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Plasmacytoid dendritic cells efficiently cross-prime naive T cells in vivo after TLR activation

Juliette Mouriès, Gabriel Moron, Géraldine Schlecht, Nicolas Escriou, Gilles Dadaglio and Claude Leclerc

Abstract

Cross-presentation is a crucial mechanism in tumoral and microbial immunity because it allows internalized cell associated or exogenous antigens (Ags) to be delivered into the major histocompatibility complex I pathway. This pathway is important for the development of CD8+ T-cell responses and for the induction of tolerance. In mice, cross-presentation is considered to be a unique property of CD8α+ conventional dendritic cells (DCs). Here we show that splenic plasmacytoid DCs (pDCs) efficiently capture exogenous Ags in vivo but are not able to cross-present these Ags at steady state. However, in vitro and in vivo stimulation by Toll-like receptor-7, or -9 or viruses licenses pDCs to cross-present soluble or particulate Ags by a transporter associated with antigen processing-dependent mechanism. Induction of cross-presentation confers to pDCs the ability to generate efficient effector CD8+ T-cell responses against exogenous Ags in vivo, showing that pDCs may play a crucial role in induction of adaptive immune responses against pathogens that do not infect tissues of hemopoietic origin. This study provides the first evidence for an in vivo role of splenic pDCs in Ag cross-presentation and T-cell cross-priming and suggests that pDCs may constitute an attractive target to boost the efficacy of vaccines based on cytotoxic T lymphocyte induction.

Introduction

Cross-presentation is a mechanism that involves the uptake and processing of exogenous antigens (Ags) within the major histocompatibility complex (MHC) class I pathway.1 This process differs from the classical MHC class I processing pathway in which MHC class I molecules present Ags that are synthesized within the cells. Cross-presentation occurs subsequent to transport of Ag from the endosome to cytosol and digestion by the proteasome and may concern different forms of exogenous Ags, such as soluble,2 particulate,3 or cell-associated Ags.4 However, alternative mechanisms have been described, and the cellular and molecular pathways that lead to the presentation of endocytosed proteins on MHC class I molecules are not yet fully defined.5 Cross-presentation is a crucial mechanism allowing induction of naive CD8+ T-cell responses against exogenous Ag and has been implicated in the elicitation of protective cytotoxic T lymphocyte (CTL) responses against tumors as well as in the generation of immune responses against clinically relevant pathogens that do not infect tissues of hemopoietic origin.6,7 In addition to cross-priming of naive CD8+ T cells, cross-presentation appears to be central to the maintenance of peripheral tolerance to self-Ag, called “cross-tolerance.”8,9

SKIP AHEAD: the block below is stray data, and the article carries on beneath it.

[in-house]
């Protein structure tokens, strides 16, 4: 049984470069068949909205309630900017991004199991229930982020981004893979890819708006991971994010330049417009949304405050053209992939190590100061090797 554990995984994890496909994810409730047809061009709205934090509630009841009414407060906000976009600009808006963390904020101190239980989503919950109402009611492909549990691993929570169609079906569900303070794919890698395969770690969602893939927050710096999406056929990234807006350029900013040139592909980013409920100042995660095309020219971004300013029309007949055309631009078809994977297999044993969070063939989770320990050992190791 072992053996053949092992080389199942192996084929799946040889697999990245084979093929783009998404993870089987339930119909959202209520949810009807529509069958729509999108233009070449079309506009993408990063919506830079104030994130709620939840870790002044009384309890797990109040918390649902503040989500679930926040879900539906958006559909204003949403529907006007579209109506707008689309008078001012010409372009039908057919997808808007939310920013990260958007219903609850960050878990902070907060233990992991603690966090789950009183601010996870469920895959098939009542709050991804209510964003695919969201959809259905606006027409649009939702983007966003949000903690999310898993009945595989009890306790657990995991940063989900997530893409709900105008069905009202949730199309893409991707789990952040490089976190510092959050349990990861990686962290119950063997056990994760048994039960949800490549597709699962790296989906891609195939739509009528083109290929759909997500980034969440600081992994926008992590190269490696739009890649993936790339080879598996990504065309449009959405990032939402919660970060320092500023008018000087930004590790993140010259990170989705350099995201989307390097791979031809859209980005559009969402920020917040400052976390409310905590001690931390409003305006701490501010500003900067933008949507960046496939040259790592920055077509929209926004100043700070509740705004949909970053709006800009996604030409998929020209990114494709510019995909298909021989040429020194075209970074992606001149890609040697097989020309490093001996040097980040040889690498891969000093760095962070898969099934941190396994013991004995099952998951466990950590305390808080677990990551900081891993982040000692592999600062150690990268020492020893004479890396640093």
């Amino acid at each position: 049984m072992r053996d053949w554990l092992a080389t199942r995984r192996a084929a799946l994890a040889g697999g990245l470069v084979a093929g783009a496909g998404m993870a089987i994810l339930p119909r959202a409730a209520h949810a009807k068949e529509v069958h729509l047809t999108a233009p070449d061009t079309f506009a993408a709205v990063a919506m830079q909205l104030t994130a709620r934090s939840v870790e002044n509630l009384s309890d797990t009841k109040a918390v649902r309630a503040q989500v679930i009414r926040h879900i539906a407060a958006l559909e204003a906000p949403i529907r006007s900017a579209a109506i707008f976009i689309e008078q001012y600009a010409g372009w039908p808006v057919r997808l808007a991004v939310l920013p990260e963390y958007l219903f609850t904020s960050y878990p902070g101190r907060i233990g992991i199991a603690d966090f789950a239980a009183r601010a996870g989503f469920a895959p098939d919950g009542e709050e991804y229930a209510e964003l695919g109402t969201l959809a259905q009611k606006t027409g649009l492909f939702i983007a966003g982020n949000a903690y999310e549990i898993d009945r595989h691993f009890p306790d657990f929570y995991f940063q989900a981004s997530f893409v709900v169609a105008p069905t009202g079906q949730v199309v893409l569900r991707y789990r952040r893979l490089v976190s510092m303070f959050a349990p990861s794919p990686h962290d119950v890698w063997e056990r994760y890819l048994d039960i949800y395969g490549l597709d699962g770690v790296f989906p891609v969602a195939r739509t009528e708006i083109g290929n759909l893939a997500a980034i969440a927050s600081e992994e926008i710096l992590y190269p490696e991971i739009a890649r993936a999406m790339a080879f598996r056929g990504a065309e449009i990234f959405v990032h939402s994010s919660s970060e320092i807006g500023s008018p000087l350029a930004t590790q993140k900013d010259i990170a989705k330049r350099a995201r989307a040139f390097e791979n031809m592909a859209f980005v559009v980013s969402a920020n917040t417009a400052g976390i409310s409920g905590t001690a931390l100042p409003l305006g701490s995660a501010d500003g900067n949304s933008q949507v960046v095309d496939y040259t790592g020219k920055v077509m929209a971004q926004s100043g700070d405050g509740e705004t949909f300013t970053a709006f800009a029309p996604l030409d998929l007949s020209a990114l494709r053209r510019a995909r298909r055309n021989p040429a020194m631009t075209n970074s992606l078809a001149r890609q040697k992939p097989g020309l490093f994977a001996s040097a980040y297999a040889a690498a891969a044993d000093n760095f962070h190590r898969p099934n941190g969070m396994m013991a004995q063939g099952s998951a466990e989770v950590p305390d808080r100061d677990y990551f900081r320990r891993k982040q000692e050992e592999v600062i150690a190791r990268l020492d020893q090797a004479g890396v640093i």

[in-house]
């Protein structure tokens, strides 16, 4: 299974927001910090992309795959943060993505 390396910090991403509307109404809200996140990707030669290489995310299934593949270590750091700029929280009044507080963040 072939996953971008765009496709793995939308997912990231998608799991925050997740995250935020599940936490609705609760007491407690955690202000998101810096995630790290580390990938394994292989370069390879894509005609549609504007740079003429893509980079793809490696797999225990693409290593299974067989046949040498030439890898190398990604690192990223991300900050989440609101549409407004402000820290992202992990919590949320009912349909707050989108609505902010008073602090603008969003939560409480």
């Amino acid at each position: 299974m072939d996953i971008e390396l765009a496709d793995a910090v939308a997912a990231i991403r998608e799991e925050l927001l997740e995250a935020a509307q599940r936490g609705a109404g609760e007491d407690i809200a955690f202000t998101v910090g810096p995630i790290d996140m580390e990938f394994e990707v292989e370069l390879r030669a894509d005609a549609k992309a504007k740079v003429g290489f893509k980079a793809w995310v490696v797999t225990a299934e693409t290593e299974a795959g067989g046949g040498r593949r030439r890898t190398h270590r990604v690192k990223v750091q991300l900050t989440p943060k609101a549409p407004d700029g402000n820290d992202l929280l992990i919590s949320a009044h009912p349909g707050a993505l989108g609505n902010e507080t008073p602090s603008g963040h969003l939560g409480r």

With very few exceptions,10,11 cross-presentation is restricted to dendritic cells (DCs)2,12 and macrophages13,14 but is not normally seen in other nucleated cells. DCs are considered the only Ag-presenting cell (APC) able to prime naive T cells and are thus involved in the induction of both adaptive immunity and tolerance. The outcome of T-cell responses depends on DC maturation state, as immature or semimature DCs have been described to induce tolerance.15 Immature DCs are present in the periphery where they sample Ags. They are characterized by high expression of receptors involved in endocytosis and phagocytosis.16 Maturation of DCs can be induced by pathogens or by inflammatory signals. Pathogens are recognized through pathogen-associated molecular patterns, which interact with pattern recognition receptors, including Toll-like receptors (TLRs), constitutively expressed by DCs.17,18 Maturation involves the migration of DCs to lymphoid organs, the activation of proteolytic activity for Ag processing, and the up-regulation of MHC and costimulatory molecules. After maturation, DCs prime naive T cells, leading to their differentiation into effector T cells.19